Taking HRT to cope with menopause 'cuts risk of common infections'

Taking hormone replacement therapy to cope with the menopause ‘cuts risk of common infections’

  • New evidence from the University of Texas found women who took HRT had a greater variety of beneficial bacteria in their urine which reduces risk of UTIs
  • The study confirmed theory that postmenopausal women have more infections
  • Researchers spoke to 75 postmenopausal women with a variety of UTI histories 

Taking hormone replacement therapy to cope with the menopause could protect women from common infections.

New evidence suggests HRT may help fight off urinary tract infections (UTI) – an issue that effects up to 60 per cent of women.

Researchers from the University of Texas, Dallas, found women who took HRT had a greater variety of beneficial bacteria in their urine, which they believe reduces the risk of urinary infections.

Oestrogen contained in HRT is thought to encourage the growth of these beneficial bacteria.

Researchers have found that taking HRT may reduce the risk of urinary tract infections

The researchers assessed bacterial DNA from 75 postmenopausal women – 25 who had never had a UTI, 25 who had suffered recurrent UTIs in the past, and 25 who were suffering from a UTI at the time.

Research leader Dr Nicole De Nisco said: ‘The DNA analysis showed two things.

‘Firstly, woman who have recurrent infections have fewer types of bacteria in their urine than women who do not have infections; women who don’t have recurrent UTIs have around ten times greater variety of bacteria.

‘Secondly, 34 of the women were taking menopausal hormone therapy, and they tended to have more Lactobacillus-type bacteria in their urine, which may imply that the oestrogen in [HRT] supports the growth of Lactobacillus in the urogenital tract.

‘We also found that women who were taking [HRT] via patches or orally had more Lactobacillus than women taking MHT via vaginal cream.’

Dr De Nisco, presenting her research via video link to the European Association of Urology (EAU) congress, added: ‘This is important because Lactobacilli are known to play a protective role against infections.

‘This finding also fits with the observation that postmenopausal women, who have less natural oestrogen, tend to have more infections.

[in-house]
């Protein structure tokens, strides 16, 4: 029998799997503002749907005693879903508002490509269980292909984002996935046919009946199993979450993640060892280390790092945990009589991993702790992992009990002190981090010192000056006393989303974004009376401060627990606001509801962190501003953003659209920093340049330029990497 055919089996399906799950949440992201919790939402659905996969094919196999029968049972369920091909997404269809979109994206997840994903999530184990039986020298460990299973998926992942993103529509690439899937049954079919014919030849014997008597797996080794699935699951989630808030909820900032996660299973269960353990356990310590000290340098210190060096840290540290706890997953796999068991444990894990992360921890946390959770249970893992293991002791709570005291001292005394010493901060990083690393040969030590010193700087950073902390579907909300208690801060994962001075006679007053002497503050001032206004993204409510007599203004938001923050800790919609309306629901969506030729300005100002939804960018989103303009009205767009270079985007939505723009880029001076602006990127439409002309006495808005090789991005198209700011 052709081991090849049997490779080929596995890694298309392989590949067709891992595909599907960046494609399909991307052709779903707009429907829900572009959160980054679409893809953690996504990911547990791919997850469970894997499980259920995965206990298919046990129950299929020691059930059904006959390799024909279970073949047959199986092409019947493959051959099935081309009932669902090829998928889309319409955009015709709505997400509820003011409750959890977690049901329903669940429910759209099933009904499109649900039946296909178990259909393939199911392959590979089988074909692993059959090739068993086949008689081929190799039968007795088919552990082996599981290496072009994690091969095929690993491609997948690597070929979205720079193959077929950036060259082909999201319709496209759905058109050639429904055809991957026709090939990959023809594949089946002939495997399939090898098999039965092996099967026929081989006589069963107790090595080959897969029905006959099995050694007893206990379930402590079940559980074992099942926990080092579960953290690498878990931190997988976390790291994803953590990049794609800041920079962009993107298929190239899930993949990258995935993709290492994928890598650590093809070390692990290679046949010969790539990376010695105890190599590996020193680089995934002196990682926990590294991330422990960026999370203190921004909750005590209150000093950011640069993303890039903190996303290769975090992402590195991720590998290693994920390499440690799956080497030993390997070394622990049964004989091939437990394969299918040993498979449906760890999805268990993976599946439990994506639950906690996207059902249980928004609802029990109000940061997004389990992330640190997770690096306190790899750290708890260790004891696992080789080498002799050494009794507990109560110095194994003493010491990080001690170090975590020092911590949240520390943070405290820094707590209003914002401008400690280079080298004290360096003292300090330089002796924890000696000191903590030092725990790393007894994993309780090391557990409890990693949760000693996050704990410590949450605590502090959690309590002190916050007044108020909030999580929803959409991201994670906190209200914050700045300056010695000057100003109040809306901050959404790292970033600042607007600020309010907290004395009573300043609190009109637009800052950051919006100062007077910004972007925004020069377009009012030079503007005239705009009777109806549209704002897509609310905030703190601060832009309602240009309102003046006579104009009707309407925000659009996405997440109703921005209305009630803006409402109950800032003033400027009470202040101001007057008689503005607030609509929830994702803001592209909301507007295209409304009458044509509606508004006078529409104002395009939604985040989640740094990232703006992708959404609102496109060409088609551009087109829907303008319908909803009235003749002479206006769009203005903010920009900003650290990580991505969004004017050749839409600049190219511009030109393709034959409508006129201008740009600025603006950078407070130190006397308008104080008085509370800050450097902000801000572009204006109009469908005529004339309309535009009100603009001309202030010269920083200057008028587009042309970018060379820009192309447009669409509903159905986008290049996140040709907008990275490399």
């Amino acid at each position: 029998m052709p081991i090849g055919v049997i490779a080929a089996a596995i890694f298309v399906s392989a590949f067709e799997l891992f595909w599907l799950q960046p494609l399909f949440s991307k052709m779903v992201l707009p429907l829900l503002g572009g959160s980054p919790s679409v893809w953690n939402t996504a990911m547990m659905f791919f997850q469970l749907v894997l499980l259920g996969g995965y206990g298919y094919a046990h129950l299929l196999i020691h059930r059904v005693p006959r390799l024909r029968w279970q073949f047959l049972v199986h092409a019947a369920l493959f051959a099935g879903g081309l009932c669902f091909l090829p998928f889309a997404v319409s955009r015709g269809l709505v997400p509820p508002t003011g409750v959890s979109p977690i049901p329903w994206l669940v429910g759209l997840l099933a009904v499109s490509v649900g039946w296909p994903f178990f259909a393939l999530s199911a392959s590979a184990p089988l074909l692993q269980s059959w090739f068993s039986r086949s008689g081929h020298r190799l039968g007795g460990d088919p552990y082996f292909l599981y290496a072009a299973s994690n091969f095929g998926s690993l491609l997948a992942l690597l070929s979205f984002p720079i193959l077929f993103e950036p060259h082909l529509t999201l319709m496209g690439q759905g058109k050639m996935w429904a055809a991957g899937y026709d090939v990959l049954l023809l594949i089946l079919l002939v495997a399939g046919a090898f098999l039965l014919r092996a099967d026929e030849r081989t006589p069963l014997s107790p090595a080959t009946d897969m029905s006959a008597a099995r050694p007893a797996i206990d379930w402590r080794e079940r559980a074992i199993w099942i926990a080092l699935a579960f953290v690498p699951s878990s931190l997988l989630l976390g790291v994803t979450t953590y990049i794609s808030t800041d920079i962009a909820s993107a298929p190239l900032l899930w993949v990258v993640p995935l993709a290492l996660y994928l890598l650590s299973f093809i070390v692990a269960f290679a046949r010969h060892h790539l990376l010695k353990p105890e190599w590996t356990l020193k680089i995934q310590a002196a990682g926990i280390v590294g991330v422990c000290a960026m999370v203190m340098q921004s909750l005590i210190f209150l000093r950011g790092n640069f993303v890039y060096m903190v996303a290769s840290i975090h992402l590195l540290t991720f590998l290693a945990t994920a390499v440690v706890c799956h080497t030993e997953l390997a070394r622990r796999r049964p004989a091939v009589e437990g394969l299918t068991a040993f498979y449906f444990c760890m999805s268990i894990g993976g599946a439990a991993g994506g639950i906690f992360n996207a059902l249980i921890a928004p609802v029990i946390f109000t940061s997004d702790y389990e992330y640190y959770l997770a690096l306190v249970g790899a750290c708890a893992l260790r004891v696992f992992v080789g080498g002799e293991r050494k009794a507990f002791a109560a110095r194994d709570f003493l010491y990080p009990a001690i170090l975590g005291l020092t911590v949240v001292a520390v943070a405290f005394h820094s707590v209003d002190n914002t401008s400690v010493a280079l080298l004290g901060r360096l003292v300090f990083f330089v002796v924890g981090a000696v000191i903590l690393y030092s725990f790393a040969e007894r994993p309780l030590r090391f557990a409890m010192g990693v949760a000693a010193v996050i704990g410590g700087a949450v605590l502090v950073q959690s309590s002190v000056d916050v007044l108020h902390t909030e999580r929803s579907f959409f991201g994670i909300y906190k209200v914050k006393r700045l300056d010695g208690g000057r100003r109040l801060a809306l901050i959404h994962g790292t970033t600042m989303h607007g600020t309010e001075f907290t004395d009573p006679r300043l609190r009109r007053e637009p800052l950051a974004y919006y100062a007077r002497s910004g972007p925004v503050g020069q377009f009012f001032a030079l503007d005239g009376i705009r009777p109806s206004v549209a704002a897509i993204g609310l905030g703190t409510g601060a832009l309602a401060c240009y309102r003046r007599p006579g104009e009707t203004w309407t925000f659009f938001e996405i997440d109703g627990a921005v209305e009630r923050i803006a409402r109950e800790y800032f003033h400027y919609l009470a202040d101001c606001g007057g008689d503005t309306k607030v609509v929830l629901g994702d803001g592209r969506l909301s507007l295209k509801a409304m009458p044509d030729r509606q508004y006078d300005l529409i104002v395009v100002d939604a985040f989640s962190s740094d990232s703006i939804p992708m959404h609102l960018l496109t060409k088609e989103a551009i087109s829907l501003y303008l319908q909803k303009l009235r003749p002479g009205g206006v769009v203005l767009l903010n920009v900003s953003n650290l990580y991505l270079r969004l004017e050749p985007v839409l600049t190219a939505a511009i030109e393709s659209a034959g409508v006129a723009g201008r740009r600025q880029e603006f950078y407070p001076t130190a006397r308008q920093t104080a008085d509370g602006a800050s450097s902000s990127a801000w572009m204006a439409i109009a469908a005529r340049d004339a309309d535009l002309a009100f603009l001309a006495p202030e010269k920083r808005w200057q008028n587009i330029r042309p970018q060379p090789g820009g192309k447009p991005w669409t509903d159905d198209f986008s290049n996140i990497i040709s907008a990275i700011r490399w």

‘As far as we know, this is the first focused analysis of the bacteria in the urogenital tract of postmenopausal women, and the results indicate that oestrogen use is associated with high levels of Lactobacilli in the urine, which could possibly offer some protection against infection.’

HRT eases the symptoms of the menopause such as depression, hot flushes, headaches and night sweats.

The treatment – which comes in patches, pills and creams – provides oestrogen as the body stops producing it.

Use of HRT has plummeted since a series of studies linking it to cancer were published in 2002 and 2003.

Scientists at the University of Texas, in Dallas, assessed bacteria from 75 women in their study

Prescriptions in England fell from six million 2000 to 2.5million in 2017.

But the balance has swung back in favour of HRT in recent years, with experts stressing that while the treatment does slightly raise the risk of cancer, it only affects a small number of women.

Professor Florian Wagenlehner, chair of the EAU specialist group on infections in urology, said: ‘This study, which evaluates urine microbiome in postmenopausal women, shows that patients with fewer urinary infections tend to have a greater species diversity in their urine.

‘We see more and more evidence that diversity in the microbiome prevents infections.

‘The growth of lactobacillus species is dependent on oestrogen, so oestrogen supplementation may be a helpful therapy in postmenopausal patients.’

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